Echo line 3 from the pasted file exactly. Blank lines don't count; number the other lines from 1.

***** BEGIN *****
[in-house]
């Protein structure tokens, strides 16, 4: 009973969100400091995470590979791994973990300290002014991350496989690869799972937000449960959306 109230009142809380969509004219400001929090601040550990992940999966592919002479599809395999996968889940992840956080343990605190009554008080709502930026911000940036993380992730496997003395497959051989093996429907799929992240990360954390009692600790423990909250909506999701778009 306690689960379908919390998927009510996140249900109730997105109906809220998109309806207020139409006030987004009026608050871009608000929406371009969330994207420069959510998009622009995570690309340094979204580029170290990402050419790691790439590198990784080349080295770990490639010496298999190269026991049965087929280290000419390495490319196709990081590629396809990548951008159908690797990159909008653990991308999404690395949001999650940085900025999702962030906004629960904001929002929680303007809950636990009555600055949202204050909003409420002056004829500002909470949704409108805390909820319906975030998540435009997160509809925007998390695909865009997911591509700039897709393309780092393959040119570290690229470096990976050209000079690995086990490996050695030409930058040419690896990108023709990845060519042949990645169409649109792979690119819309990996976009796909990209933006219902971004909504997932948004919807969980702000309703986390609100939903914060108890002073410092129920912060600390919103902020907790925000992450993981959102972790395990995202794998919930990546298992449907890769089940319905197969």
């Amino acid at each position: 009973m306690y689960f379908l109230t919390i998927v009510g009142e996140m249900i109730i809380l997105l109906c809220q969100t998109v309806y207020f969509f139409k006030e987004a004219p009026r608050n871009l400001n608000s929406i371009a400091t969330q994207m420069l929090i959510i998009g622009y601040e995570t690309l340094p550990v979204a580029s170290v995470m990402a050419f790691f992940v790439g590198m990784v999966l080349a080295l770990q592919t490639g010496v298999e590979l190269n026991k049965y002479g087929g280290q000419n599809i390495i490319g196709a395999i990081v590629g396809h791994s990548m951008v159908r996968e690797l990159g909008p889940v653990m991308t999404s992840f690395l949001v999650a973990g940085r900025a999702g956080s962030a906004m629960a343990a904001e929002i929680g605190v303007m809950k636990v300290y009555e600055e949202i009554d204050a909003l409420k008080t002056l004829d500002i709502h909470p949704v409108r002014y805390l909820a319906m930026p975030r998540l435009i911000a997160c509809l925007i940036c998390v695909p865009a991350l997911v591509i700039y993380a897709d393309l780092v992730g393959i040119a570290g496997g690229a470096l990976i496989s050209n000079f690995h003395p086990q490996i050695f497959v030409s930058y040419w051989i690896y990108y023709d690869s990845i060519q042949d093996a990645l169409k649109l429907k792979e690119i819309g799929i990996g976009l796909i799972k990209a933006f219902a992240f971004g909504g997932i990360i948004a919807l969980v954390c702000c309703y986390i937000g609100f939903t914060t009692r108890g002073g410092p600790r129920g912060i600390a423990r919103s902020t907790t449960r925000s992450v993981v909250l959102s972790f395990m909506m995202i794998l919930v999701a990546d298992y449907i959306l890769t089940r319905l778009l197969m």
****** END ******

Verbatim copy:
């Amino acid at each position: 009973m306690y689960f379908l109230t919390i998927v009510g009142e996140m249900i109730i809380l997105l109906c809220q969100t998109v309806y207020f969509f139409k006030e987004a004219p009026r608050n871009l400001n608000s929406i371009a400091t969330q994207m420069l929090i959510i998009g622009y601040e995570t690309l340094p550990v979204a580029s170290v995470m990402a050419f790691f992940v790439g590198m990784v999966l080349a080295l770990q592919t490639g010496v298999e590979l190269n026991k049965y002479g087929g280290q000419n599809i390495i490319g196709a395999i990081v590629g396809h791994s990548m951008v159908r996968e690797l990159g909008p889940v653990m991308t999404s992840f690395l949001v999650a973990g940085r900025a999702g956080s962030a906004m629960a343990a904001e929002i929680g605190v303007m809950k636990v300290y009555e600055e949202i009554d204050a909003l409420k008080t002056l004829d500002i709502h909470p949704v409108r002014y805390l909820a319906m930026p975030r998540l435009i911000a997160c509809l925007i940036c998390v695909p865009a991350l997911v591509i700039y993380a897709d393309l780092v992730g393959i040119a570290g496997g690229a470096l990976i496989s050209n000079f690995h003395p086990q490996i050695f497959v030409s930058y040419w051989i690896y990108y023709d690869s990845i060519q042949d093996a990645l169409k649109l429907k792979e690119i819309g799929i990996g976009l796909i799972k990209a933006f219902a992240f971004g909504g997932i990360i948004a919807l969980v954390c702000c309703y986390i937000g609100f939903t914060t009692r108890g002073g410092p600790r129920g912060i600390a423990r919103s902020t907790t449960r925000s992450v993981v909250l959102s972790f395990m909506m995202i794998l919930v999701a990546d298992y449907i959306l890769t089940r319905l778009l197969m």